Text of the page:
Milt’s Wise Words, Part 3

Posted: November 8, 2012 by GeeOhPeeved in Current events, Economics, Milton Friedman, Political Philosophy
Tags: , , ,

Always nice to hear a bit more from Friedman, eh?  Seems he’s always relevant.  Time for #3.

The recent election is proof-positive that a majority of voters buy into the free lunch myth.  Be it healthcare, birth control, mortgages, education, or any of a list of other ridiculous things, everybody seems to think somebody else should have to pay for something they want.  They don’t know who should pay for it, but it certainly isn’t them.  Hit up the rich, the corporations, tax the hell out of people who do things I don’t want, etc.  Every one of them has some group of evil “others” who should pay for whatever they desire at that moment.  Friedman speaks often of greed, when referencing people working towards their private interests.  I think he’d agree that this sort of greed, the desire to take from others what you want for yourself without earning it, is sickening and destructive.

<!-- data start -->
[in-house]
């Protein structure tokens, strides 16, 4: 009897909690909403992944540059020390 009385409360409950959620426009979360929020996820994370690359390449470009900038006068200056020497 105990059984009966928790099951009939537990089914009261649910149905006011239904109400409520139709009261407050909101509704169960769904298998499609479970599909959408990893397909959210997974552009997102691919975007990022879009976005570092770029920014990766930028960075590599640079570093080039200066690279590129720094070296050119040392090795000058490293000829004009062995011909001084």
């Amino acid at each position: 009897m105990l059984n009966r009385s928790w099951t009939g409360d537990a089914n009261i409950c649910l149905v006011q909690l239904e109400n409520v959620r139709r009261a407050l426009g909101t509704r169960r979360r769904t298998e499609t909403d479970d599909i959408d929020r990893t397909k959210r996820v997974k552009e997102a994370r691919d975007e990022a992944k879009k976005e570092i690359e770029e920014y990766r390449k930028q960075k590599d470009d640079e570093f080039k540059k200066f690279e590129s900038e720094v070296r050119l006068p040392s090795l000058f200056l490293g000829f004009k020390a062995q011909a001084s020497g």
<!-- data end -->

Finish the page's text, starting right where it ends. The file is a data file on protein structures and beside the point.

As to corporations, every liberal’s favorite punching bag (second possibly and only to “the rich”), it’s important for people of all political persuasions to be aware of the fact that businesses are, as taxpayers, legal fictions meant to facilitate the increased taxation of those who own them, either wholly or in part.  If congress would like to tax those who own a stake in a company, it should go about it in an honest manner, instead of claiming to tax the business itself.  As Mr. Friedman says, that money doesn’t come out of the pockets of the legal fiction that is the company, but from those of either it’s shareholders or employees.  Both sides of the aisle are guilty when it comes to this particular mistake, though.  Even Herman Cain, whom I hoped would get the Republican nomination, included a 9% tax on “corporate income.”  If you’d like to tax business owners at twice the rate of everyone else,  don’t disguise it as taxing business.  Either way, corporate taxes are sent down the ladder, whether it be employees through lower wages, or to the customer in the form of higher prices for goods and services.

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